Sagan, Carl

Sagan, Carl (19341996), a United States scientist and author. He was a leading popularizer of science, appearing frequently on television and writing many best-selling books. He became best known for his 1980 television series, Cosmos, and a book of the same name adapted from it. His study of human intelligence, The Dragons of Eden (1977), was awarded a Pulitzer Prize.

Sagan was born in New York City. He received a Ph.D. in astronomy and astrophysics from the University of Chicago in 1960. He taught at Harvard University before joining Cornell University as a professor and astrophysicist in 1968. Sagan became a leading researcher on the nature of the atmospheres of Mars and Venus, and many of his findings based on telescope observations were confirmed by space probes.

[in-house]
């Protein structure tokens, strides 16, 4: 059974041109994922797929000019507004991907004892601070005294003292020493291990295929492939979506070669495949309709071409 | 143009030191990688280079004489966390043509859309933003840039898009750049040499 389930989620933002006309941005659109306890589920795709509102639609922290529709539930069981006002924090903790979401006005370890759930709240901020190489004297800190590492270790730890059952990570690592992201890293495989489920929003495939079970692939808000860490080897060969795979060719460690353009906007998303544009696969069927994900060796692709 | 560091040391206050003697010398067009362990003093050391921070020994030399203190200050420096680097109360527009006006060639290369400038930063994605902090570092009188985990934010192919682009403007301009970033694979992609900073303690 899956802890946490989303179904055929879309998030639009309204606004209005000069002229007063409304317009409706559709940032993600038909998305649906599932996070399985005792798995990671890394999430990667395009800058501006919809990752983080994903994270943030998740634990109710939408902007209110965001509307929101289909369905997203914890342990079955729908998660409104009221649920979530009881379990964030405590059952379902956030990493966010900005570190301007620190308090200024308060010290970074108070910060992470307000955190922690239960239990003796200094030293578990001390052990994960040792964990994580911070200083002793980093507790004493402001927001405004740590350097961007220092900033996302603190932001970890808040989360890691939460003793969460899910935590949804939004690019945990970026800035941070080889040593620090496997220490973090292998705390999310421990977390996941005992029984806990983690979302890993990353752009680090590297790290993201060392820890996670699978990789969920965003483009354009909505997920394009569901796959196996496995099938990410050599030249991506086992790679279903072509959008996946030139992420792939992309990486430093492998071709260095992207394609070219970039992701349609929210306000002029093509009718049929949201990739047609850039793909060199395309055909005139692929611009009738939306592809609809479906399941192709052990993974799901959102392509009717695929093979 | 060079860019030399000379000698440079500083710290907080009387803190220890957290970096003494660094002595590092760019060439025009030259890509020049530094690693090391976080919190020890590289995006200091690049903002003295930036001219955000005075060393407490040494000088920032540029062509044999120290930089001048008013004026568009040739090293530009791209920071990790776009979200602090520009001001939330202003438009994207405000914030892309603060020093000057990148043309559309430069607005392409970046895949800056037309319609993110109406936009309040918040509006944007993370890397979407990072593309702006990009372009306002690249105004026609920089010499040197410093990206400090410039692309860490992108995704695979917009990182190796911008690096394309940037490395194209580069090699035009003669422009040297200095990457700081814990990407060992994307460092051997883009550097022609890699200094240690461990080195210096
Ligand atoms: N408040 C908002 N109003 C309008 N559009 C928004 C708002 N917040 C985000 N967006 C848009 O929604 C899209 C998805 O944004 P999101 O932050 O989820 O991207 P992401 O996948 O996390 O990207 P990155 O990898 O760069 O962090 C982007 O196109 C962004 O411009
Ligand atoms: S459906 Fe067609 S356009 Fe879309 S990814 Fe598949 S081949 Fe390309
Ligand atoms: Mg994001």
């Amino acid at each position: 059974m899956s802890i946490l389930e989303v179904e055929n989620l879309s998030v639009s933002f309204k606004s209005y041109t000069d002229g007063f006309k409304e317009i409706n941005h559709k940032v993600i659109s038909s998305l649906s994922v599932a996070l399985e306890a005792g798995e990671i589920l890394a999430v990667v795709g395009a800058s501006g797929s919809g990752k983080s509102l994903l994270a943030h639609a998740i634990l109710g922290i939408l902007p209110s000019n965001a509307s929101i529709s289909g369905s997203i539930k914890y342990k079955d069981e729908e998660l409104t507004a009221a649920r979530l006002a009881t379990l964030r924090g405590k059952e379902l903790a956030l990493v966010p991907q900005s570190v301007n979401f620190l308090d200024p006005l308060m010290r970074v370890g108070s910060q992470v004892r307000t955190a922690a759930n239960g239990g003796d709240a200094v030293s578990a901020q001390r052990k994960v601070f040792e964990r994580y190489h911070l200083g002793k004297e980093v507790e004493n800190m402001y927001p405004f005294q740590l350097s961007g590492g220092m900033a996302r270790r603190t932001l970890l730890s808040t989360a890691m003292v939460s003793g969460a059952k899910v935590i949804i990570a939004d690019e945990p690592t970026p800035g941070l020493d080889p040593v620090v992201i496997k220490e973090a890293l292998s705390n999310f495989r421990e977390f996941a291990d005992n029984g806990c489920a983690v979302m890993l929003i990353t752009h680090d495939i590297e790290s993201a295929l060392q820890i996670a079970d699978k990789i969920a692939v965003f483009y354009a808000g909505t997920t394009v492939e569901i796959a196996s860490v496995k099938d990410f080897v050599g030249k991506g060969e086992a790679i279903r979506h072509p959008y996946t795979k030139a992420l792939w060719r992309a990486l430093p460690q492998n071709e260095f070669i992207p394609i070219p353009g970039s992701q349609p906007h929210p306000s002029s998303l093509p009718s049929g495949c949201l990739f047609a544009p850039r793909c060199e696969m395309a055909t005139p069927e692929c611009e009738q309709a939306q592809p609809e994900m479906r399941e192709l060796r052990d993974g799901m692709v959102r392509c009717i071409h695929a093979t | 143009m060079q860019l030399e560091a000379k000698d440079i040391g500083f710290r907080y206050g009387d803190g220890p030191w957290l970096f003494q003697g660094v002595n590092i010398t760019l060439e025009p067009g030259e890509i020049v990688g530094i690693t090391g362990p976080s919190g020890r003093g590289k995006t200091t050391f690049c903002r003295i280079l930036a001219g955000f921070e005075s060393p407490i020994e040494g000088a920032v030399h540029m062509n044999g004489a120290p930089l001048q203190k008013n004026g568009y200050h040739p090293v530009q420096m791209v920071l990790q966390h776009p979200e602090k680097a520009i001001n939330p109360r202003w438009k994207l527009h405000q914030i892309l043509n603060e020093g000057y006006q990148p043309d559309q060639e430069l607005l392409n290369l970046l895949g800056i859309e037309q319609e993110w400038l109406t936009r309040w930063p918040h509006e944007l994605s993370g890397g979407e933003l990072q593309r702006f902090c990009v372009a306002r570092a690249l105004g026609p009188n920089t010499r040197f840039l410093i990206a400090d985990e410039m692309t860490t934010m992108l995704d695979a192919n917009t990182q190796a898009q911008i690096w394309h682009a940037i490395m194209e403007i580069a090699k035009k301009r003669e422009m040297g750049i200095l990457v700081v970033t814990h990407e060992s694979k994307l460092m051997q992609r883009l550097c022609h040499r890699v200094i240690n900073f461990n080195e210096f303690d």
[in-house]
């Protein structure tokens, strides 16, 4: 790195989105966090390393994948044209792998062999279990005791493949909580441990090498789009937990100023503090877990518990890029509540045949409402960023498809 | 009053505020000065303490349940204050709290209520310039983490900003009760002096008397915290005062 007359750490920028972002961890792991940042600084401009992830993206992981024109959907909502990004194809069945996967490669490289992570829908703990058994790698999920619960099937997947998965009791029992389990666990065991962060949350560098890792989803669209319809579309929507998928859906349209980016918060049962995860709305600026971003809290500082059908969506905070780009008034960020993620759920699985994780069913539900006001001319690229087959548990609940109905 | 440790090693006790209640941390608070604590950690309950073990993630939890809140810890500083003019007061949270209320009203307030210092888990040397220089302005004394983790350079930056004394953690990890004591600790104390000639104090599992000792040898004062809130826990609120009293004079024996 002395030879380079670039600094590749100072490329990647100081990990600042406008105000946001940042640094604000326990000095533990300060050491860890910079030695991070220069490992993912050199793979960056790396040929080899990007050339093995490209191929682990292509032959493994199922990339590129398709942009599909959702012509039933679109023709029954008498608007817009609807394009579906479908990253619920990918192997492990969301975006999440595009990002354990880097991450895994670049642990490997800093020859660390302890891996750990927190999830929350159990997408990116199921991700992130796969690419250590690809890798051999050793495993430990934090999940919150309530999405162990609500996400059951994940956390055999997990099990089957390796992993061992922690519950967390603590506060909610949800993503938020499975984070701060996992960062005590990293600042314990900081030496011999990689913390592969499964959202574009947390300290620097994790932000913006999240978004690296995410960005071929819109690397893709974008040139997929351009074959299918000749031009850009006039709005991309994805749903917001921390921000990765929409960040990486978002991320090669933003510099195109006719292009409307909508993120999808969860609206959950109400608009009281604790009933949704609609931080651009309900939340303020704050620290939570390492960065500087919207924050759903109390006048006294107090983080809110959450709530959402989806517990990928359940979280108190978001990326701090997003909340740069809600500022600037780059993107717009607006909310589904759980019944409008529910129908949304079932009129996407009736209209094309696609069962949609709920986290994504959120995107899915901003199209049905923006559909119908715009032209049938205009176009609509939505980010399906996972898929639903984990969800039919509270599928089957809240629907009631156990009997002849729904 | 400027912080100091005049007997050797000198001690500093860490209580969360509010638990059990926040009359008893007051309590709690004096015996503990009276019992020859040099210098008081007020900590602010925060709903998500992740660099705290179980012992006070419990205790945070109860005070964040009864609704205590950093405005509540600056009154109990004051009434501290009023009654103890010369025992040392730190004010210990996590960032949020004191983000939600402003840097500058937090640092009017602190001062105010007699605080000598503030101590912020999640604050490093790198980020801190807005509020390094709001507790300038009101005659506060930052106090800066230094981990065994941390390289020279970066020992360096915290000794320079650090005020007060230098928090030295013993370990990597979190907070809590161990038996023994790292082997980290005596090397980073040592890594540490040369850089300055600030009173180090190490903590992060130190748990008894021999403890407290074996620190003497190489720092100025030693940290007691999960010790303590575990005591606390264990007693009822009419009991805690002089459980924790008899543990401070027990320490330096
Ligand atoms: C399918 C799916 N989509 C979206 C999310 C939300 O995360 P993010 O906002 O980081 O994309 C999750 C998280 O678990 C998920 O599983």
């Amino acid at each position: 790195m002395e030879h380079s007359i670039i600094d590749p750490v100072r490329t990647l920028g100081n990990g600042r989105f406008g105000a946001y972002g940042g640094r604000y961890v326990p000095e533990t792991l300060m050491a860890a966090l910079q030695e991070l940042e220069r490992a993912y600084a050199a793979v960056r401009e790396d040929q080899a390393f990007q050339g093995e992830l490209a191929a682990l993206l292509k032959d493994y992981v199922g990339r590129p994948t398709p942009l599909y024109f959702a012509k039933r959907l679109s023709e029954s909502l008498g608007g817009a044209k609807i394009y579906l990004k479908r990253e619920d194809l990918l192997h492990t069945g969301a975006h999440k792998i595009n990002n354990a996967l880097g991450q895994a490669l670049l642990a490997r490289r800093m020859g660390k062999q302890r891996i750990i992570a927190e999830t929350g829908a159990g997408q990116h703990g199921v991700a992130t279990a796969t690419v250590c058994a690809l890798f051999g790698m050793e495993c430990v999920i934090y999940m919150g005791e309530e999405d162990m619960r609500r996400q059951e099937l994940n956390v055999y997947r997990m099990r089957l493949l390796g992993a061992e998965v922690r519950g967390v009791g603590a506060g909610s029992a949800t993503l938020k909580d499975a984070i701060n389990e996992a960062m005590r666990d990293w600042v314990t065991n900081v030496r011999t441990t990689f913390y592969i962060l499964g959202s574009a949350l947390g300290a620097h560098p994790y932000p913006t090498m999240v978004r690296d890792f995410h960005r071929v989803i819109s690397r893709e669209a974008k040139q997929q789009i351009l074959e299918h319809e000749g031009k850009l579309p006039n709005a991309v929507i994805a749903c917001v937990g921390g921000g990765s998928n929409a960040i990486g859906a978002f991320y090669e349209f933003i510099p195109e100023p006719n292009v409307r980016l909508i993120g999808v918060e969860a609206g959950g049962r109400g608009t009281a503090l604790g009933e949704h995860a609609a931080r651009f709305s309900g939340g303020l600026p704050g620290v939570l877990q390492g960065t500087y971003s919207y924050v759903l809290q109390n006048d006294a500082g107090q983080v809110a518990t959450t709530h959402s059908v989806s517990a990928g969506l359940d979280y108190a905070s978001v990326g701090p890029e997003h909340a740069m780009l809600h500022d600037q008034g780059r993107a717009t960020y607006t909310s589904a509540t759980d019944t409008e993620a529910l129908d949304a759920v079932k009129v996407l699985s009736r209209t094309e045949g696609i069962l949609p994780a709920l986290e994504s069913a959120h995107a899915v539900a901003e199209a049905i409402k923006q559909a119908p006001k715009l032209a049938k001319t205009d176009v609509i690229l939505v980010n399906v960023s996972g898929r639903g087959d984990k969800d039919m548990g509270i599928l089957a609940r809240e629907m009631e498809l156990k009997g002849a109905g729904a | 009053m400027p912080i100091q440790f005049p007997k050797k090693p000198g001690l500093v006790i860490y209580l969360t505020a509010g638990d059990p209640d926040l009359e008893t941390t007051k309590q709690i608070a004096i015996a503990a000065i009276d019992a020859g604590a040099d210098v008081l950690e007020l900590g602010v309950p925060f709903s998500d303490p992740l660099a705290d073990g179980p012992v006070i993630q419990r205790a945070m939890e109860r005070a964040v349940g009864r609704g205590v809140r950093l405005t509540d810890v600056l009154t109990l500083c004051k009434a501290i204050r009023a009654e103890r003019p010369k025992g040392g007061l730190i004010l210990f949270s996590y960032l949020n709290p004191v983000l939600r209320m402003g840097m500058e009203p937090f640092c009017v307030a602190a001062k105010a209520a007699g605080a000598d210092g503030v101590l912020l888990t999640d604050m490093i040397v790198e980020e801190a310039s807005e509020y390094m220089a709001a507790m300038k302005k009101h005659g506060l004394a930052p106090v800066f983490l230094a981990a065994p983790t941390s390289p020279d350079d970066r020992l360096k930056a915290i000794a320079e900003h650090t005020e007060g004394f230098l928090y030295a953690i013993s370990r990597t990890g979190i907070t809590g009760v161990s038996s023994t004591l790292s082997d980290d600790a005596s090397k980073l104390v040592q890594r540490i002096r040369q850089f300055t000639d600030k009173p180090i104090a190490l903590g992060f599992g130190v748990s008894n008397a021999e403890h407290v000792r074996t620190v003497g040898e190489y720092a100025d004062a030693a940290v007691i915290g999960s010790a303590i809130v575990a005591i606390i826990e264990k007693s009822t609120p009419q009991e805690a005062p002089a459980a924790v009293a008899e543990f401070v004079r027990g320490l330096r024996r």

Other books include Intelligent Life in the Universe (1966), Planetary Exploration (1970), Cosmic Connection (1973), Pale Blue Dot (1994), The Daemon-Haunted World (1995), and Contact (1985), a novel.